Hurting Kids: Systemic Abandonment
By Dr. Chap Clark / Fuller Seminary / Pasadena, California
I spend a good deal of time in the academic realm where scholars discuss the latest research. I also spend time with parents and other adults, who share with me their concerns and questions about kids. I have been privileged to see the world from the eyes of the kids themselves, and I want to help adults do a better job of caring for the kids in their lives.
This is wake-up call designed to challenge every adult to recognize and struggle with what our choices as adults have done to the children of our society. The major consequence of adult inattention has been a profound sense of abandonment among today’s teens. The only solution to this problem is for adults to roll up our sleeves and invest ourselves in the lives of the individual young people we know.
Abandoned and All Alone
All of us have felt abandoned at times. But as I learned during my journey into the world of today’s teens, abandonment is a normal and accepted part of their lives.
Abandonment is the fundamental cultural reality of kids today. This makes perfect sense to some readers, but others aren’t so sure. They see kids in large groups at school or at church events, and they say, “This doesn’t look like abandonment to me.”
But let’s look more closely at the lives of kids and see if signs of systemic abandonment become clearer. As we look more closely, may we be inspired by the words of my middle son, a high school junior, who gave me this warning when I started this journey: “I know you think you know a lot about kids, Dad, but you had better be ready for a shock. I don’t think you really get it! I don’t think any adult gets it!”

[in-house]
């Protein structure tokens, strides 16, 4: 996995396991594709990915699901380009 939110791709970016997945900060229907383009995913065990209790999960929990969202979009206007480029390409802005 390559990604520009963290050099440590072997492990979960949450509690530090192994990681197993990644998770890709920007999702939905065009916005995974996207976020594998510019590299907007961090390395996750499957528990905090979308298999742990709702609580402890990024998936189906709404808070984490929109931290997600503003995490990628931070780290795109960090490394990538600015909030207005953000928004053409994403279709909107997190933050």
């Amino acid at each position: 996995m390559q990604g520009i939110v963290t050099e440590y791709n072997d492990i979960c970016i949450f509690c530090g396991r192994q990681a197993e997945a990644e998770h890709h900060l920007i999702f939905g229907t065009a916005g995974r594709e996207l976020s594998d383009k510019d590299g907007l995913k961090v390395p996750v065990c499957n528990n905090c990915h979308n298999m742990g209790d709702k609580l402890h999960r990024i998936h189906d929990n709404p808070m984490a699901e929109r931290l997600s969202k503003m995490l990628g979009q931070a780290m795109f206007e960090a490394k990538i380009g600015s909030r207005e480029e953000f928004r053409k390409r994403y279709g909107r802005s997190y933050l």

Better or Worse
Experts disagree about whether contemporary youth face brave new challenges that kids have never faced before or whether today’s kids are basically dealing with the same kinds of problems kids have always dealt with. This disagreement carries over into our discussion of abandonment.
Pulitzer Prize-winning author Ron Powers made his perspective clear with the title of his controversial 2002 article in Atlantic magazine, “The Apocalypse of Adolescence.” Powers also discussed the article on TV’s 60 Minutes. Powers argued that “the inconvenience of children, the downright menace of children—has become a dominant theme of life” for many adults. And his article explored a culture of disenfranchisement that is increasingly troubling many kids, resulting in violence and other ills.
On the other side of the debate is University of California, Santa Cruz, sociologist Mike Males, who says adolescents are in far better shape today than they have been in years. Today’s young “are doing better than ever,” he says in his 2002 Los Angeles Times article, “The New Demons: Ordinary Teens.” Males says our fears about troubled teens are misplaced and overstated, leading to a dangerous condition he calls “Ephebiphobia” or “extreme fear of youth,” an ailment that is propelled by a “full-blown media panic.”
The debate continues. And while some people may wonder how two smart people could come to such opposed opinions, I look for the ways in which their views connect and overlap with each other. After listening to the debate by these and other experts, here’s my conclusion: as adolescents attempt to…
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